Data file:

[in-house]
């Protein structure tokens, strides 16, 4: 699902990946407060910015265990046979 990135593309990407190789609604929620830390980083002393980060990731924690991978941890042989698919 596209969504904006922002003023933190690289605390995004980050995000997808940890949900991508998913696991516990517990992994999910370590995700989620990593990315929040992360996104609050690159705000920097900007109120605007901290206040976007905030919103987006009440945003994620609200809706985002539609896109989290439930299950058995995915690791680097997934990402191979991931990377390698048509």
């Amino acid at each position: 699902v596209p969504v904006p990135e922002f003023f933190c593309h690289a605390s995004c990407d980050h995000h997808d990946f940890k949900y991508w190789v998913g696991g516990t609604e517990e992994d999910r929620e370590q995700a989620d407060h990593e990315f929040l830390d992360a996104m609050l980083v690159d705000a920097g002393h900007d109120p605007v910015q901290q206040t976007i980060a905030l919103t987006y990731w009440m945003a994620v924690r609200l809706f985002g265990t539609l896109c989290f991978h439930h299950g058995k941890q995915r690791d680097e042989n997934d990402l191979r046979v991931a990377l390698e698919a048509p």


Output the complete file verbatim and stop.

[in-house]
């Protein structure tokens, strides 16, 4: 699902990946407060910015265990046979 990135593309990407190789609604929620830390980083002393980060990731924690991978941890042989698919 596209969504904006922002003023933190690289605390995004980050995000997808940890949900991508998913696991516990517990992994999910370590995700989620990593990315929040992360996104609050690159705000920097900007109120605007901290206040976007905030919103987006009440945003994620609200809706985002539609896109989290439930299950058995995915690791680097997934990402191979991931990377390698048509």
């Amino acid at each position: 699902v596209p969504v904006p990135e922002f003023f933190c593309h690289a605390s995004c990407d980050h995000h997808d990946f940890k949900y991508w190789v998913g696991g516990t609604e517990e992994d999910r929620e370590q995700a989620d407060h990593e990315f929040l830390d992360a996104m609050l980083v690159d705000a920097g002393h900007d109120p605007v910015q901290q206040t976007i980060a905030l919103t987006y990731w009440m945003a994620v924690r609200l809706f985002g265990t539609l896109c989290f991978h439930h299950g058995k941890q995915r690791d680097e042989n997934d990402l191979r046979v991931a990377l390698e698919a048509p």